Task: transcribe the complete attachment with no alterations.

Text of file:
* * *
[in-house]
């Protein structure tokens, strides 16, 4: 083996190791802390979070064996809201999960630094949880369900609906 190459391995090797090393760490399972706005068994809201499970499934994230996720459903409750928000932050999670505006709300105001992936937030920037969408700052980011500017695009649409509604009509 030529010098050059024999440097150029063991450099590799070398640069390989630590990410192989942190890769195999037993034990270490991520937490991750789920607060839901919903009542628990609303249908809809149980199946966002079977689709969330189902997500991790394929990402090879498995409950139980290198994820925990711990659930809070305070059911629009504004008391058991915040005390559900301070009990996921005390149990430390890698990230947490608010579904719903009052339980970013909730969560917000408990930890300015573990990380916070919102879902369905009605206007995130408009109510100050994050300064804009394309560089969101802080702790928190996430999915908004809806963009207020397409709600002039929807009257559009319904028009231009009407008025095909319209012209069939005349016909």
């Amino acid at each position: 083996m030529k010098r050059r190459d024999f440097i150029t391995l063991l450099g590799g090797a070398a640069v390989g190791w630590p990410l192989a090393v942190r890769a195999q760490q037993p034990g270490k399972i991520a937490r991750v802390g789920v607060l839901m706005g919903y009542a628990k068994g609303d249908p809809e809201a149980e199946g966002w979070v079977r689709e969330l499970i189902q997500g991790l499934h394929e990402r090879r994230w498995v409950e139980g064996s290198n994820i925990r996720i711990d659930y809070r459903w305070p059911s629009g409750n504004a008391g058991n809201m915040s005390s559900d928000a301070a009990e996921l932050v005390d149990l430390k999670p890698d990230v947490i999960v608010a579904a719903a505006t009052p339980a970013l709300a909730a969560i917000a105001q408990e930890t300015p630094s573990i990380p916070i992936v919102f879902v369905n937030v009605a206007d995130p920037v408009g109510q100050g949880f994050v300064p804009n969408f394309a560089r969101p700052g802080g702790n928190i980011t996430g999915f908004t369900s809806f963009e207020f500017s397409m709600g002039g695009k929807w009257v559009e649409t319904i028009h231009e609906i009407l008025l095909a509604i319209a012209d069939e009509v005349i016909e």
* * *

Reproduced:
[in-house]
């Protein structure tokens, strides 16, 4: 083996190791802390979070064996809201999960630094949880369900609906 190459391995090797090393760490399972706005068994809201499970499934994230996720459903409750928000932050999670505006709300105001992936937030920037969408700052980011500017695009649409509604009509 030529010098050059024999440097150029063991450099590799070398640069390989630590990410192989942190890769195999037993034990270490991520937490991750789920607060839901919903009542628990609303249908809809149980199946966002079977689709969330189902997500991790394929990402090879498995409950139980290198994820925990711990659930809070305070059911629009504004008391058991915040005390559900301070009990996921005390149990430390890698990230947490608010579904719903009052339980970013909730969560917000408990930890300015573990990380916070919102879902369905009605206007995130408009109510100050994050300064804009394309560089969101802080702790928190996430999915908004809806963009207020397409709600002039929807009257559009319904028009231009009407008025095909319209012209069939005349016909």
């Amino acid at each position: 083996m030529k010098r050059r190459d024999f440097i150029t391995l063991l450099g590799g090797a070398a640069v390989g190791w630590p990410l192989a090393v942190r890769a195999q760490q037993p034990g270490k399972i991520a937490r991750v802390g789920v607060l839901m706005g919903y009542a628990k068994g609303d249908p809809e809201a149980e199946g966002w979070v079977r689709e969330l499970i189902q997500g991790l499934h394929e990402r090879r994230w498995v409950e139980g064996s290198n994820i925990r996720i711990d659930y809070r459903w305070p059911s629009g409750n504004a008391g058991n809201m915040s005390s559900d928000a301070a009990e996921l932050v005390d149990l430390k999670p890698d990230v947490i999960v608010a579904a719903a505006t009052p339980a970013l709300a909730a969560i917000a105001q408990e930890t300015p630094s573990i990380p916070i992936v919102f879902v369905n937030v009605a206007d995130p920037v408009g109510q100050g949880f994050v300064p804009n969408f394309a560089r969101p700052g802080g702790n928190i980011t996430g999915f908004t369900s809806f963009e207020f500017s397409m709600g002039g695009k929807w009257v559009e649409t319904i028009h231009e609906i009407l008025l095909a509604i319209a012209d069939e009509v005349i016909e």